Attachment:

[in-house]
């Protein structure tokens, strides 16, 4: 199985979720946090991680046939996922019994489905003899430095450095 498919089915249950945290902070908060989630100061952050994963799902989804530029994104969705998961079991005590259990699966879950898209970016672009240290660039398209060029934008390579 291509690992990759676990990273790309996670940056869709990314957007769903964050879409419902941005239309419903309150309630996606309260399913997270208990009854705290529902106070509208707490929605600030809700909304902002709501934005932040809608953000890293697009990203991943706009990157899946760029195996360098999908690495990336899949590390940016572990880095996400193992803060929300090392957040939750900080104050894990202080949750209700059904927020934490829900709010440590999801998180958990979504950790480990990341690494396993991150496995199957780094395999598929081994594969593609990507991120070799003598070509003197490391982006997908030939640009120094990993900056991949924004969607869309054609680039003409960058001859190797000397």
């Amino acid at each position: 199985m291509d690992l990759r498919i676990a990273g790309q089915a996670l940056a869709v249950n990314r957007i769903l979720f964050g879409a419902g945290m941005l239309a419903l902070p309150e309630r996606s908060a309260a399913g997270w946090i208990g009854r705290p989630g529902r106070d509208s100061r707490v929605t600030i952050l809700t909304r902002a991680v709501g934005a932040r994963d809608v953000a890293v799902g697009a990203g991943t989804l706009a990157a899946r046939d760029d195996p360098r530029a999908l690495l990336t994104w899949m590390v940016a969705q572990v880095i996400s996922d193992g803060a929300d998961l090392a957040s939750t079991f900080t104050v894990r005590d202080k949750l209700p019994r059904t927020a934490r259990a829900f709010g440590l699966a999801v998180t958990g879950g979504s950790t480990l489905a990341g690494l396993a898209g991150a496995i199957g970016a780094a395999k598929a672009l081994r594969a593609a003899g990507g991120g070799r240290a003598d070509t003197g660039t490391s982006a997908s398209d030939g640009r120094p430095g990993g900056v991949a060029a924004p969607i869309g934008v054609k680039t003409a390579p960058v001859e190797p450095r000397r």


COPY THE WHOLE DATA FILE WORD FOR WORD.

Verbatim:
[in-house]
């Protein structure tokens, strides 16, 4: 199985979720946090991680046939996922019994489905003899430095450095 498919089915249950945290902070908060989630100061952050994963799902989804530029994104969705998961079991005590259990699966879950898209970016672009240290660039398209060029934008390579 291509690992990759676990990273790309996670940056869709990314957007769903964050879409419902941005239309419903309150309630996606309260399913997270208990009854705290529902106070509208707490929605600030809700909304902002709501934005932040809608953000890293697009990203991943706009990157899946760029195996360098999908690495990336899949590390940016572990880095996400193992803060929300090392957040939750900080104050894990202080949750209700059904927020934490829900709010440590999801998180958990979504950790480990990341690494396993991150496995199957780094395999598929081994594969593609990507991120070799003598070509003197490391982006997908030939640009120094990993900056991949924004969607869309054609680039003409960058001859190797000397």
């Amino acid at each position: 199985m291509d690992l990759r498919i676990a990273g790309q089915a996670l940056a869709v249950n990314r957007i769903l979720f964050g879409a419902g945290m941005l239309a419903l902070p309150e309630r996606s908060a309260a399913g997270w946090i208990g009854r705290p989630g529902r106070d509208s100061r707490v929605t600030i952050l809700t909304r902002a991680v709501g934005a932040r994963d809608v953000a890293v799902g697009a990203g991943t989804l706009a990157a899946r046939d760029d195996p360098r530029a999908l690495l990336t994104w899949m590390v940016a969705q572990v880095i996400s996922d193992g803060a929300d998961l090392a957040s939750t079991f900080t104050v894990r005590d202080k949750l209700p019994r059904t927020a934490r259990a829900f709010g440590l699966a999801v998180t958990g879950g979504s950790t480990l489905a990341g690494l396993a898209g991150a496995i199957g970016a780094a395999k598929a672009l081994r594969a593609a003899g990507g991120g070799r240290a003598d070509t003197g660039t490391s982006a997908s398209d030939g640009r120094p430095g990993g900056v991949a060029a924004p969607i869309g934008v054609k680039t003409a390579p960058v001859e190797p450095r000397r």